7. Take multiple shots
A split second can make all the difference between a good shot and a great shot. Take multiple pictures and review them later and read point 10!!
8. Avoid Digital Zoom
Your smartphone has the ability to zoom in with amazing power. However, it will often result in a blurred image. Digital zoom nearly always produces poor results as it reduces the resolution of the image. Avoiding it is one of the basic photography tips for taking better photos. Optical zooms however are fine as they do not affect the quality of the photo and these are becoming more common on smartphones. For example, newer smartphones have a number of lenses, allowing you to capture your surroundings at varying optical zoom levels.
9. Beware of sun-spots
When you take pictures of the sun you are exposing your camera to very high levels of light. We all know that photography is essentially all about the light so a big tip is to make sure you physically adjust the camera so as to position the sunspot in the image to the effect you want to create. You can even position the camera to eliminate sun spots if you so desire. Repeat step 7 to learn this one as it really is learned through trial and error. And of course, you can always edit out sunspots later if need be.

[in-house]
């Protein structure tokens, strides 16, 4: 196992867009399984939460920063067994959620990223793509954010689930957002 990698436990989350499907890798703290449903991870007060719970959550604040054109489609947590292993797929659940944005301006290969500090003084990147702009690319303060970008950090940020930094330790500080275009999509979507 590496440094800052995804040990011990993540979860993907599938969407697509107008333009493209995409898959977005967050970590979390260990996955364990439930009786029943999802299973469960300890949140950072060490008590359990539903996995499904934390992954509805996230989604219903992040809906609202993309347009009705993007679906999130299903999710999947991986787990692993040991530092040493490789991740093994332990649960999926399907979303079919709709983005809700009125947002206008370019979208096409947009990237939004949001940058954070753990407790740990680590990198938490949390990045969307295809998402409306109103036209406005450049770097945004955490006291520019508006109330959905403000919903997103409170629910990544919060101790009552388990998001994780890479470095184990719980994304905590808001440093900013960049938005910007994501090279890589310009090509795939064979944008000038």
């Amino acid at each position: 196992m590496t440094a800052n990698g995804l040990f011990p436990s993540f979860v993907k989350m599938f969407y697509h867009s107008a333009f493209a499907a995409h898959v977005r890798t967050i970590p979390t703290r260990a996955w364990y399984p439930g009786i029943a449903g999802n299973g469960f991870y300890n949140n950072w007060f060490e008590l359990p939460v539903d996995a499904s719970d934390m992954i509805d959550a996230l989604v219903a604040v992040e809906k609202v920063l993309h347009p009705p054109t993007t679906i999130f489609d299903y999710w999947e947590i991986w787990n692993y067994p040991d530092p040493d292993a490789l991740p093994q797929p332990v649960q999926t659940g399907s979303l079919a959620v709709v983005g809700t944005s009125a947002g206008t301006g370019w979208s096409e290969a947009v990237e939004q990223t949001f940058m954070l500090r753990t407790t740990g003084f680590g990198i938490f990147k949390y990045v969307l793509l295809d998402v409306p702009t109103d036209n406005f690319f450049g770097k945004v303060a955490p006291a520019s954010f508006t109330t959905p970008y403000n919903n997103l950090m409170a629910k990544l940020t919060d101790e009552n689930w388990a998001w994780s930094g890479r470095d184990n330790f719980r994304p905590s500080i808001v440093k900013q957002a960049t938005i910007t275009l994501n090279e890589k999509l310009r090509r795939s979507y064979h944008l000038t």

10. Edit and delete
It’s absolutely critical that you edit and delete photos that are not your epic shot for the day. If this is a true passion and you take on average 40 photos a day within a month you’ve got 1200 photos!! Edit and delete the ones that are not worthy.
Create a file or an album to store your photos. If you’re anything like the rest of us you probably have anywhere from a few hundred to a few thousand photos on your smartphone. Finding these later can prove to be a time-consuming task. So to combat this simply create an album or a file depending on your device. As a suggestion, I like to use the location and date. For example Narrabeen 20/02/21. Some smartphones do this automatically now but if not it only takes a few seconds to do it manually.
P.s. looking for the perfect sunrise photo for your special day? Search for your date here. The perfect thoughtful gift for new borns (or new mums), graduations, anniversaries and weddings.